One of the most popular technical tools used by traders is the simple moving average (SMA). A moving average is commonly used to smooth out short-term fluctuations and highlight longer-term trends. In all cases a moving average lags behind the latest data point, simply from the nature of its smoothing. SMAs can tell you if the current price is above the average for x amount of days.
2 SMAs with different periods displayed on a candlestick chart
How can I calculate a SMA? You just add up a certain number of closing prices and divide the sum by that number. If you do that on a rolling basis, you will create a simple moving average (SMA). You can use that average to generate BUY and SELL signals. See how!
The price crosses and closes above the SMA – a BUY signal
A BUY signal is generated when the price crosses and closes above the moving average.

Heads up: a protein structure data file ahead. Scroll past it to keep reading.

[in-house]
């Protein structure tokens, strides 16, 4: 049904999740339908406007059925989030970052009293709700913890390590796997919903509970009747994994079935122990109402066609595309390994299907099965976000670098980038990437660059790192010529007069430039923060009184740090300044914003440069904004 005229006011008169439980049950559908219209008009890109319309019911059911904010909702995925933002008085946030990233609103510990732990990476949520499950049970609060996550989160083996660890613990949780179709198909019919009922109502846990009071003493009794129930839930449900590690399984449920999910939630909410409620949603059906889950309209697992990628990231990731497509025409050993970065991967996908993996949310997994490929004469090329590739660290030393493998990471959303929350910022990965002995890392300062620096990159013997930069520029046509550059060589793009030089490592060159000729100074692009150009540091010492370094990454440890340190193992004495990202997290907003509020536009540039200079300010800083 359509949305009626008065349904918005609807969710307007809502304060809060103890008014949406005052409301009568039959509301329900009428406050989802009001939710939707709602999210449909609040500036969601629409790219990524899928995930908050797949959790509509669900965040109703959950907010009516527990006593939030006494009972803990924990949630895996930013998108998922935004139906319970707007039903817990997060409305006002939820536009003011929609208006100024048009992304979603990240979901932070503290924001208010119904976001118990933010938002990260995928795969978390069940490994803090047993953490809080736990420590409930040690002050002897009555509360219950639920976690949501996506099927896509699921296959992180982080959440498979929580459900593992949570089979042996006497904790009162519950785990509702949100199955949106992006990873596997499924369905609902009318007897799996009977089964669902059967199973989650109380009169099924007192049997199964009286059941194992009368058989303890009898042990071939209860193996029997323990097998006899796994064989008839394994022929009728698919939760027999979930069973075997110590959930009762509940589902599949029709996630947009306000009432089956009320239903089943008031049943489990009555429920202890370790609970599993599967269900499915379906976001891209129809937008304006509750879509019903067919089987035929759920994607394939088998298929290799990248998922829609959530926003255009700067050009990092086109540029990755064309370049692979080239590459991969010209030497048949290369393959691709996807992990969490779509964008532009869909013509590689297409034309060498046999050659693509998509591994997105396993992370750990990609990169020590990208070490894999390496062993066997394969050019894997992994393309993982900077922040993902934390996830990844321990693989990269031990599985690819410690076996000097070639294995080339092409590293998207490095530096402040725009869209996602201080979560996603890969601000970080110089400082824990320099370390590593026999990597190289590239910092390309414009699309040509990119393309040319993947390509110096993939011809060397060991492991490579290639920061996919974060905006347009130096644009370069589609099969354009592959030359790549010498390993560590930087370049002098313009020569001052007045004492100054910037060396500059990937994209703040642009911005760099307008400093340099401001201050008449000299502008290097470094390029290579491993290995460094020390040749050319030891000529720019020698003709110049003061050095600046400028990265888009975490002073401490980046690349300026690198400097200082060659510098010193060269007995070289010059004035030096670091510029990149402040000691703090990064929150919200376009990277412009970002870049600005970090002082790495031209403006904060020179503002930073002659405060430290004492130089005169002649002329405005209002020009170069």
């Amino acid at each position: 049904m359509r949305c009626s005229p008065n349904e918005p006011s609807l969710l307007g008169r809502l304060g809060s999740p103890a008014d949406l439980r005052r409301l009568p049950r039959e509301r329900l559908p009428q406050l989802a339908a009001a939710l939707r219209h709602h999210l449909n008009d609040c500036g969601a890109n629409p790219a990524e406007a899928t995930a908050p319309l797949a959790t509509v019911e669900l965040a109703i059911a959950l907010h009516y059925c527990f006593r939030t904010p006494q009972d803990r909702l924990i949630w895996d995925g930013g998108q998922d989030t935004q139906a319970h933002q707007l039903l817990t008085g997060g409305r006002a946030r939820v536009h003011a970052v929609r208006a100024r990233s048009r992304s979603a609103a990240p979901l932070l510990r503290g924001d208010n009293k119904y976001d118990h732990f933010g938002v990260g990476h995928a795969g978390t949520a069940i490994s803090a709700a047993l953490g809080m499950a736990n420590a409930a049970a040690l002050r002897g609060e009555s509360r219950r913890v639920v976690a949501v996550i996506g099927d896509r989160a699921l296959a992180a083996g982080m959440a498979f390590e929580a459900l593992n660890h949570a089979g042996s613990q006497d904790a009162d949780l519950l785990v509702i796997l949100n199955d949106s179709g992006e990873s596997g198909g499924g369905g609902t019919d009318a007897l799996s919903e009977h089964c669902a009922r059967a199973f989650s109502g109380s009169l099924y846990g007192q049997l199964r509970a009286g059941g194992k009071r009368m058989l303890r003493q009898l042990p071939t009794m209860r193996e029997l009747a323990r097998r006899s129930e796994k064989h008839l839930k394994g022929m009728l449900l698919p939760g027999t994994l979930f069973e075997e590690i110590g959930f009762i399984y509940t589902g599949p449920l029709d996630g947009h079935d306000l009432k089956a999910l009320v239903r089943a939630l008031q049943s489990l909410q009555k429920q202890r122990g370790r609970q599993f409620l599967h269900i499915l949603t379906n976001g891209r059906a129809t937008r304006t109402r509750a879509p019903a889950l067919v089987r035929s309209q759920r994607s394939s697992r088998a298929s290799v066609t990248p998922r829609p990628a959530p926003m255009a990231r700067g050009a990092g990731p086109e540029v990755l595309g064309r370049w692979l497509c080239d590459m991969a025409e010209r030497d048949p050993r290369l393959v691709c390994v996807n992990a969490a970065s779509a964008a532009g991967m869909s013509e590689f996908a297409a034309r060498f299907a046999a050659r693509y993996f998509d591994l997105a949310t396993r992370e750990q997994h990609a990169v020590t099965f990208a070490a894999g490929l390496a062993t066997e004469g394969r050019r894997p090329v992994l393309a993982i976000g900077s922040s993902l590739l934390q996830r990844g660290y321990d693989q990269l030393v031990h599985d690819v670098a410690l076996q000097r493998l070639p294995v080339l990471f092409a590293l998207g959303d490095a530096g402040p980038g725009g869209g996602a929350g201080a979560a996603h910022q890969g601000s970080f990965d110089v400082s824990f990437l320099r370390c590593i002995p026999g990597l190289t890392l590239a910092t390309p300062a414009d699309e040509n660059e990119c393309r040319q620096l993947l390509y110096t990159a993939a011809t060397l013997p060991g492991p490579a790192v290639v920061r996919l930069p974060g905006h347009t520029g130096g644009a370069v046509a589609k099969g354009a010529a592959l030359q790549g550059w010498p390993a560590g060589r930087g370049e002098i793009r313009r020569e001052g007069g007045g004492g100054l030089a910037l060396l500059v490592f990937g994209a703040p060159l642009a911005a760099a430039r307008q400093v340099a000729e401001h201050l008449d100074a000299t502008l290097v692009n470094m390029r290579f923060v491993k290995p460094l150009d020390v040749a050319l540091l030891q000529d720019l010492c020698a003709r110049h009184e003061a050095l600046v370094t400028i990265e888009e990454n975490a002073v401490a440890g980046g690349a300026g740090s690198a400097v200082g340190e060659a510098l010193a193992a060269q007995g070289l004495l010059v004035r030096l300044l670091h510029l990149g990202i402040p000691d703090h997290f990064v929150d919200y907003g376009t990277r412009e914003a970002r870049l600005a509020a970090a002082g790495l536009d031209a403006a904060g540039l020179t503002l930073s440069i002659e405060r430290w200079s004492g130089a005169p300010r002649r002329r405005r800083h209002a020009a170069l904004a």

The most useful way is to use at least two or three SMAs with different periods on the same chart. Traders usually prefer to use the 20, 50 and 200-day SMAs.
A BUY signal is generated when a shorter term SMA crosses above a longer term SMA. This is also called a golden cross. Lastly, you can actually look at the direction of the moving average. If it is pointing up, it will be considered bullish and if it turns down, it will be considered bearish.
A golden cross – BUY signal
The great thing about moving averages is that there is absolutely no argument for interpretation. This is because the price is either above or below the moving average. You cannot argue that. Traders often use SMAs along with the Momentum indicator to determine when to buy or sell currency pairs.